Ricci Shryock took this photo in Guinea Bissau from which I imagined this story.

Ricci Shryock took this photo in Guinea Bissau from which I imagined this story.

The air tastes quite offbeat when you find out that you are to father. Not wholly joyful and not particularly heartbroken. Djack and Fatoumata have been clasping palms since the very first year of secondary school when Fatou and her Ma came back to Guinea Bissau after the war. She spoke little then, and he too. Their silence must have drew them. Since the day they made friendly there was no reason to unclasp nor a reason to speak upon the matter. It was known, known by all. They were loving together. This was the village of Belel where the people think your business is their own so there wasn’t a person who didn’t know Fatoumata and Djack as a one. University tried to separate them but they just laughed at the sorry attempt and crawled toward each other every holiday growing closer between those gaps.

Djack was serious about his studies, as was Fatou. He would be the third architect in his family and she would be a chemical engineer. His handyman business had supported him through university. A business with a staff of just his dark hands and his bright truck but it has carried him.

Now it was Saturday morning and he’d slept alongside Fatou like every other Friday night. She had only found out this morning and told him yesterday evening. Their goodbye on this morning was weighted: measuring in at ’infant’. Not necessarily heavy but heavier than before when there was nothing there.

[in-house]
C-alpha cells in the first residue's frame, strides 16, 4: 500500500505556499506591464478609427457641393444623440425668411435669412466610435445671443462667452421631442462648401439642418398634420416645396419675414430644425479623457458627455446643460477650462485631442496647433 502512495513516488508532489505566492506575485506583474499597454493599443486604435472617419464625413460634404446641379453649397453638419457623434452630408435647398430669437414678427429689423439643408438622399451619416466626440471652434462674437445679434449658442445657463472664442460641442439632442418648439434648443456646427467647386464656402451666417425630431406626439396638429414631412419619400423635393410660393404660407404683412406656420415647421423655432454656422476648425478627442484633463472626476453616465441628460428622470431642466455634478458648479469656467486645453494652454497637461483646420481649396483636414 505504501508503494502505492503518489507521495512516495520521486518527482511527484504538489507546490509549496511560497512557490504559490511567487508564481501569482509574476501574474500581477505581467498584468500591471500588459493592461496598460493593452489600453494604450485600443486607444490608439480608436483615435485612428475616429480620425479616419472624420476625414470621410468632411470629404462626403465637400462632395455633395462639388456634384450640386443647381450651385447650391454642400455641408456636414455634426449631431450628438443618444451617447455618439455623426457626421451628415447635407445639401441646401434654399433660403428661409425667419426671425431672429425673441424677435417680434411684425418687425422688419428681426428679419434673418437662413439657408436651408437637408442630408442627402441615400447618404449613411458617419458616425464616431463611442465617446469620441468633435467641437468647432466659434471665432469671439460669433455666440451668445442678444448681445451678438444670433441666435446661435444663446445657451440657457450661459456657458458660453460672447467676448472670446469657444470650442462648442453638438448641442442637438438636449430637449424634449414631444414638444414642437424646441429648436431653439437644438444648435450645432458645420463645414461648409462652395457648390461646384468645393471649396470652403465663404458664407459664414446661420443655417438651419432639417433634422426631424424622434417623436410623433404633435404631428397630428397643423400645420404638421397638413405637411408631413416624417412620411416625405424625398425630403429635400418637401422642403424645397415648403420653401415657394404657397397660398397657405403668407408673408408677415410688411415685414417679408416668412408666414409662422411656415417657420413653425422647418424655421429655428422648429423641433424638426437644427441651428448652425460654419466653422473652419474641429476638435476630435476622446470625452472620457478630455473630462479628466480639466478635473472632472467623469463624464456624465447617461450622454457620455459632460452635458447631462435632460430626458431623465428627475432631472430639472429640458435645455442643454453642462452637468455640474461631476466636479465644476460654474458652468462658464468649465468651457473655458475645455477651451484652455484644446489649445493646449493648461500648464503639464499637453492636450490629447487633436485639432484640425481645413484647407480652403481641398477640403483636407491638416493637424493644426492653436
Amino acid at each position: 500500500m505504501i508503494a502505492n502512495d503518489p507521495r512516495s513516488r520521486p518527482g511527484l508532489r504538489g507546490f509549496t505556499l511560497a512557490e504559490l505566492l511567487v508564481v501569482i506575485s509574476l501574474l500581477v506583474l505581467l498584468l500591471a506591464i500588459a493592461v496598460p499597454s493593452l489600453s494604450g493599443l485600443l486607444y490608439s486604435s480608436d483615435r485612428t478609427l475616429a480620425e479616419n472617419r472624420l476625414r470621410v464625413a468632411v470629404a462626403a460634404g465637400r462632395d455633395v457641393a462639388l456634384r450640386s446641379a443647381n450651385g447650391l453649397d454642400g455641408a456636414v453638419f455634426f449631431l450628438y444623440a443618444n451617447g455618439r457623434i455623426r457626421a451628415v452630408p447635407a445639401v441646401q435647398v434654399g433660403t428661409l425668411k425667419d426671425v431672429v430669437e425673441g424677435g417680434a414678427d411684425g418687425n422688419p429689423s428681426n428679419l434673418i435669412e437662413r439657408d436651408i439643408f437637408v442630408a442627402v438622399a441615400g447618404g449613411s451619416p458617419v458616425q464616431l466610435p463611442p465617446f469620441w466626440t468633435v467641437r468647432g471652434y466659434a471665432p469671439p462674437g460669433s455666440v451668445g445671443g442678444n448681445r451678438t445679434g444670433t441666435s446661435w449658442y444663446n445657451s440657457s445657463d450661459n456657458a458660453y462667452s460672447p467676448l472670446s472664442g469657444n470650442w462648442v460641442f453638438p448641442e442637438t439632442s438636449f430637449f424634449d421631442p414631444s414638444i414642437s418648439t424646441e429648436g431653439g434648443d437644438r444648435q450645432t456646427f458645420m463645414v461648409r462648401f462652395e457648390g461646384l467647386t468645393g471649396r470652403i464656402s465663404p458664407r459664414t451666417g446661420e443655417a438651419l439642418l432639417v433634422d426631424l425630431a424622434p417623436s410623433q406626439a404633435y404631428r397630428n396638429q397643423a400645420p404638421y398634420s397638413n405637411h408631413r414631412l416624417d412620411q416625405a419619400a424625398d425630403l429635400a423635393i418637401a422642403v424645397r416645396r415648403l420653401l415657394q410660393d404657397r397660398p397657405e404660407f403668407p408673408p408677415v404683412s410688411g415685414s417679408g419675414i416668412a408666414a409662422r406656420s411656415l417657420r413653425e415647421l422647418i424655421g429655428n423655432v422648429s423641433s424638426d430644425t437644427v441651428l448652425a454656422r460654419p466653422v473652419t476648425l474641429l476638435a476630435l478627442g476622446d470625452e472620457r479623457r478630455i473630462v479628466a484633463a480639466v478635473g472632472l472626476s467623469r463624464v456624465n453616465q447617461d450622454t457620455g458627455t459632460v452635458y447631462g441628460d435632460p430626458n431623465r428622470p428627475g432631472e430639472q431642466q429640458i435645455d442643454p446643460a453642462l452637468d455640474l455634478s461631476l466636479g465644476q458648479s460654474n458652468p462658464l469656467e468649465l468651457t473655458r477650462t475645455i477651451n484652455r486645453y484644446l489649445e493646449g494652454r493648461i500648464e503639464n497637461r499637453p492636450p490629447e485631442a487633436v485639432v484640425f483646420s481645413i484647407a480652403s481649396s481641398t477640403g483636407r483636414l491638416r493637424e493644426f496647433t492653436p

“The people will talk” Fatou spit out last night, staring at the ceiling while Djack lie inching toward slumber. For she worried, they were unmarried. Fatou was not a particularly religious woman and she’d always known Djack wasn’t going anywhere and thought that if leaving was his desire, she surely wouldn’t leash him by forcing marriage. Marriage would eventually come, they both assumed.

“Then they will talk, like they have done yesterday and like they are doing now.” Djack assured through the sheet over his head.

She squirmed around trying to find slumber and lose the fear of a swelling belly that tried to suffocate her. Wrapping his dense leg around her mid, he put her to sleep.

And so that morning, the porridge grew cold under pensive silence. Where expressive African jokes normally lived, forced smiles, instead, took its place. They knew the biggest of love lingered between the two of them — It was just that things would be different and that sort of thing must be digested. After a cheap try at eating, it was time for Jack to go work, for their new family, they both secretly thought. Most Saturdays when Fatou sends Djack off, she’s holding his foot begging him to stay “just small more.” Today she was willing to let him go, to be alone.

Anchored by his workboots, he held her and kissed her ear, “You carry our child, I carry you.”

Still, she was without words. Looking up at his face. First at his cheek, then at the hard bone in his jaw, over to the his pillow bottom lip, grazing over the weeds that were his brows — she found his eyes, his history and pulled out the only true smile of the day. He took it for safekeeping and tugged her by her little plaits before starting toward the door.

“Stand up straight, Papa!” She called out as he got into his truck. He straitened and said nothing, watching her more intensely then he did the road as he pulled out. The road was exactly how it had always been all of these years but she, Fatoumata, was different, changed.  She stood, filling the hole that was the doorway, letting him watch her until the orange was no longer in sight.